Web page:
The rollout of legal cannabis in Ontario has entered its third difficult week as the province’s ombudsman said it has received more than 1,000 complaints from customers frustrated by delays, billing problems and poor customer service.

"I have informed the [Ontario Cannabis Store] that we are seeing a high volume of complaints and we are monitoring their response to these issues," said Paul Dubé, the Ontario ombudsman, in a statement. "We have assigned a team of staff to triage complaints and resolve them quickly wherever possible, and we are in regular contact with senior officials of the OCS.”

The OCS has received more than 150,000 orders through its website since Oct. 17, when cannabis was legalized in Canada. However, many orders haven’t been shipped to cannabis customers in the one-to-three business days that was originally promised, instead taking more than two weeks to be processed.

The Office of the Ontario Ombudsman said the most common complaint from customers about the OCS’s first two weeks of operations involve delayed deliveries, poor communication with customers seeking to escalate complaints, and orders that were incorrect or cancelled without notice.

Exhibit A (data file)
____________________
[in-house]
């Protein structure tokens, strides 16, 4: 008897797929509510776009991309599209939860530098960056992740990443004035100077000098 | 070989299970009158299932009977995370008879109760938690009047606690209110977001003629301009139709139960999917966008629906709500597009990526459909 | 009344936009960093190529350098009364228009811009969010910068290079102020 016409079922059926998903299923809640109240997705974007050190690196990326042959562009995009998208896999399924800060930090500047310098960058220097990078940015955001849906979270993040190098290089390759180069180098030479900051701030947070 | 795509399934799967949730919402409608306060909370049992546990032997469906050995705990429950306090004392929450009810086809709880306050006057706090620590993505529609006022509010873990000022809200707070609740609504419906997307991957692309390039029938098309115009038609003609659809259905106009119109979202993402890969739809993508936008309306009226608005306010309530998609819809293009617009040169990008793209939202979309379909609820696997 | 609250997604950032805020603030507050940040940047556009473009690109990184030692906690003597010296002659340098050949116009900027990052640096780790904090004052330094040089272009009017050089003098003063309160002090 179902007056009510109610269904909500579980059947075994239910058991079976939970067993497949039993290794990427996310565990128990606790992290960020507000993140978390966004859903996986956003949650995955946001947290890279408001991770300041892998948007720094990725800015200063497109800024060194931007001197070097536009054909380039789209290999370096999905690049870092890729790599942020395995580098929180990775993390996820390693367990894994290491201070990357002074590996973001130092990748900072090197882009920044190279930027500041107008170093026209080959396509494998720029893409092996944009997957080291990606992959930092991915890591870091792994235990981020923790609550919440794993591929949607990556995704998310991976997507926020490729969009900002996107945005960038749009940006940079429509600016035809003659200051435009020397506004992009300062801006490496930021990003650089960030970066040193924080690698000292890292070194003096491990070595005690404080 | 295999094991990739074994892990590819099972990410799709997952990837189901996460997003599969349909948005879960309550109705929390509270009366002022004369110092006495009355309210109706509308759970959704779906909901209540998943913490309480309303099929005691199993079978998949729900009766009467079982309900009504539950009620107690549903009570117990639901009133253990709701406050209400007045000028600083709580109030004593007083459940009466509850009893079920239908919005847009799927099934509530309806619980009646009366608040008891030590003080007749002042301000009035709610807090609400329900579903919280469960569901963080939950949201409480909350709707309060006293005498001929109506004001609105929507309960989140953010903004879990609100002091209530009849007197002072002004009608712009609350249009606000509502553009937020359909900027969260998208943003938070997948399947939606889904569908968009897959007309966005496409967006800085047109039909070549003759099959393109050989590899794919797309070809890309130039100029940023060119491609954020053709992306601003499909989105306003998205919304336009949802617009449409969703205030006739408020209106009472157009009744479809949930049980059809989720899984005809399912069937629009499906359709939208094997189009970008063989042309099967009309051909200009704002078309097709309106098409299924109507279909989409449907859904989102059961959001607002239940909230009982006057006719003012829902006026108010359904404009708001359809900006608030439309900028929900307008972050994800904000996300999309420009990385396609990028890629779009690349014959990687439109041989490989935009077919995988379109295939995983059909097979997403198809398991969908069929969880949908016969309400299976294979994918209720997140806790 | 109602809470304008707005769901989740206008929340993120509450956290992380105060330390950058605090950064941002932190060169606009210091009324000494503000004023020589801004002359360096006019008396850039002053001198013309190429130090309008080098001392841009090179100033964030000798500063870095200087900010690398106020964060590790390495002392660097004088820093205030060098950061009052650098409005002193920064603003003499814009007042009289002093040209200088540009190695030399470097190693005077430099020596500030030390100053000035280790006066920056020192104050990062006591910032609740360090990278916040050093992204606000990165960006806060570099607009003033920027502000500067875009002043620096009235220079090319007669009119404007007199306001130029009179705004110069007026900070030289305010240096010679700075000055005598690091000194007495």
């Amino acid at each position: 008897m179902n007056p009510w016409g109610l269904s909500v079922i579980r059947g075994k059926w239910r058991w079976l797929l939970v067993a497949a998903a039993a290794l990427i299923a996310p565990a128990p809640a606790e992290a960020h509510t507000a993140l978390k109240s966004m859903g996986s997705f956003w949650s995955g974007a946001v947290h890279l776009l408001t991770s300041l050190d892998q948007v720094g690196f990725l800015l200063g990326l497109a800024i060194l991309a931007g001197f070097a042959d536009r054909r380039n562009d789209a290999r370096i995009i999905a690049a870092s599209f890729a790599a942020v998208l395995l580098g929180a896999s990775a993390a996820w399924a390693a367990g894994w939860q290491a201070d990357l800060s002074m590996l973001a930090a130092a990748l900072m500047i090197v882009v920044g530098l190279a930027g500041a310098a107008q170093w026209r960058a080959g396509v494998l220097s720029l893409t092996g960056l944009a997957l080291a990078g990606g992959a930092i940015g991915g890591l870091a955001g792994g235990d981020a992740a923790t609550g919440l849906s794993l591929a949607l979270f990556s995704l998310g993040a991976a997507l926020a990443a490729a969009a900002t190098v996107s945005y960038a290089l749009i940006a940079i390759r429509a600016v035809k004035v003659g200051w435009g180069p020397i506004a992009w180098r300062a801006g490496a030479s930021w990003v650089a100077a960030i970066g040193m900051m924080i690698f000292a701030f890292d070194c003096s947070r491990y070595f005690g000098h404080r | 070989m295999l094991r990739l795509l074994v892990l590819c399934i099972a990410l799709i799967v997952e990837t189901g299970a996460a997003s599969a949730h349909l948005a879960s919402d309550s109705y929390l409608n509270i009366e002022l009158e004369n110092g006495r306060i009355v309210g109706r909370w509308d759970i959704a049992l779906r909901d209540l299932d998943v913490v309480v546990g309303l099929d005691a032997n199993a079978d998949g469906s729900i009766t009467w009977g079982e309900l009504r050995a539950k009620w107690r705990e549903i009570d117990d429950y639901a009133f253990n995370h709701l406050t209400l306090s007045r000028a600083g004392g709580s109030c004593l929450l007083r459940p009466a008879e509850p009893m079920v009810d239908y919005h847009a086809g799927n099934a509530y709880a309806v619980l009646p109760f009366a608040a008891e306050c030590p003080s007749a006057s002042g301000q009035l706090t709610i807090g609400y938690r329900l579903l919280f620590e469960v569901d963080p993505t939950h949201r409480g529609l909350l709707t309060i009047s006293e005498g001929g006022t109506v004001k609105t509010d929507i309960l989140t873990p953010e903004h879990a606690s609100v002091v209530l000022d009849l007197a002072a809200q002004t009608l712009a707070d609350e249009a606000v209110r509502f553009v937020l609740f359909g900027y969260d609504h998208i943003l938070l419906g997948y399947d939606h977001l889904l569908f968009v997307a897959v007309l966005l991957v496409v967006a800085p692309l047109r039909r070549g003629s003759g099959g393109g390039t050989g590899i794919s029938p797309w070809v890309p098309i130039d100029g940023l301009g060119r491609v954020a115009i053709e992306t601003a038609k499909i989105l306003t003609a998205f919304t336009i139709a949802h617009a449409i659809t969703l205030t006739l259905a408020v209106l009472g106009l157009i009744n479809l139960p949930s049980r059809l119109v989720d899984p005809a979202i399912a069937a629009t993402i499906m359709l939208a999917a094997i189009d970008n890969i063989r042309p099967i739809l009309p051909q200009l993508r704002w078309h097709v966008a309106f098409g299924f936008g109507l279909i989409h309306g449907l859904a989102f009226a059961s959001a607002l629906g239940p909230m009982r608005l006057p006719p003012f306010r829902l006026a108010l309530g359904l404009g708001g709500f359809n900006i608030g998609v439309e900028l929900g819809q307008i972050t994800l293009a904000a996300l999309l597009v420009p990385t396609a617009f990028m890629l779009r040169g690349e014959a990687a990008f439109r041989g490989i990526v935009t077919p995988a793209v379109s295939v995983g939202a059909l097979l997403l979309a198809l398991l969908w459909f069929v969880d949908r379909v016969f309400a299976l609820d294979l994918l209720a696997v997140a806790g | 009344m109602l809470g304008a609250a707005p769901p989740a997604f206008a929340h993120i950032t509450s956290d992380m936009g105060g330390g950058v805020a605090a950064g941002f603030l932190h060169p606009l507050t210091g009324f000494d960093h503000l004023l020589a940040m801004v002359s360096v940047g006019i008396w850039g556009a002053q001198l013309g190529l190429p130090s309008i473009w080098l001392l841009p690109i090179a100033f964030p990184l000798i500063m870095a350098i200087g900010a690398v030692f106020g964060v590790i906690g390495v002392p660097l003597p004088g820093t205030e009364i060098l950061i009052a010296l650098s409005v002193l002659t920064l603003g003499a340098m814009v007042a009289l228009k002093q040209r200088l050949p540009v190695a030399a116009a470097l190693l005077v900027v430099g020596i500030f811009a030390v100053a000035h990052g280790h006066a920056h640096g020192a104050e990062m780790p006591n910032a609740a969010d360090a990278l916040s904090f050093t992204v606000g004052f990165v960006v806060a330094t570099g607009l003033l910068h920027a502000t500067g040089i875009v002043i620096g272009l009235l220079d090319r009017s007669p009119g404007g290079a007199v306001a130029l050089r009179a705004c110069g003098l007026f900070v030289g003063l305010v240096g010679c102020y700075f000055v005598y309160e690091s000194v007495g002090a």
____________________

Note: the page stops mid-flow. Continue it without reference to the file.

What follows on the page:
Also hampering deliveries has been ongoing work stoppages at Canada Post, which has a mail processing facility in Mississauga that touches nearly two-thirds of all mail in Canada. The OCS distribution facility is located somewhere within the Greater Toronto Area, according to an OCS customer service representative, so any delays on shipments in the area would be further impacted by a postal work stoppage.

A spokesperson with the OCS said the organization is engaged with the Ombudsman’s office to address customer concerns.

“We have been working with the Ombudsman’s office as we strengthen and improve customer service to deliver products within our targeted timelines,” the OCS spokesperson said in an emailed statement to BNN Bloomberg.

The OCS also sent emails on Wednesday to customers who haven’t received orders in more than two weeks, acknowledging and apologizing for their frustration with the delays.

“Some of the items we received from Health Canada-authorized licensed producers were mislabelled and unfortunately this delayed our ability to ship your order to you, with the correct products you ordered,” the OCS email said.

“The OCS has been working closely with LPs to update them on this issue and has taken steps to ensure all new inventory received has this corrected.”

According to the Cannabis Act, the marijuana industry must follow plain packaging and labelling requirements for cannabis products, including yellow warning labels that have to be at least the same size or larger than the actual recreational marijuana brand.

Those requirements have been set by policymakers to protect against accidental consumption, protect youth from consuming cannabis and provide consumers with health-related information before consuming the drug.

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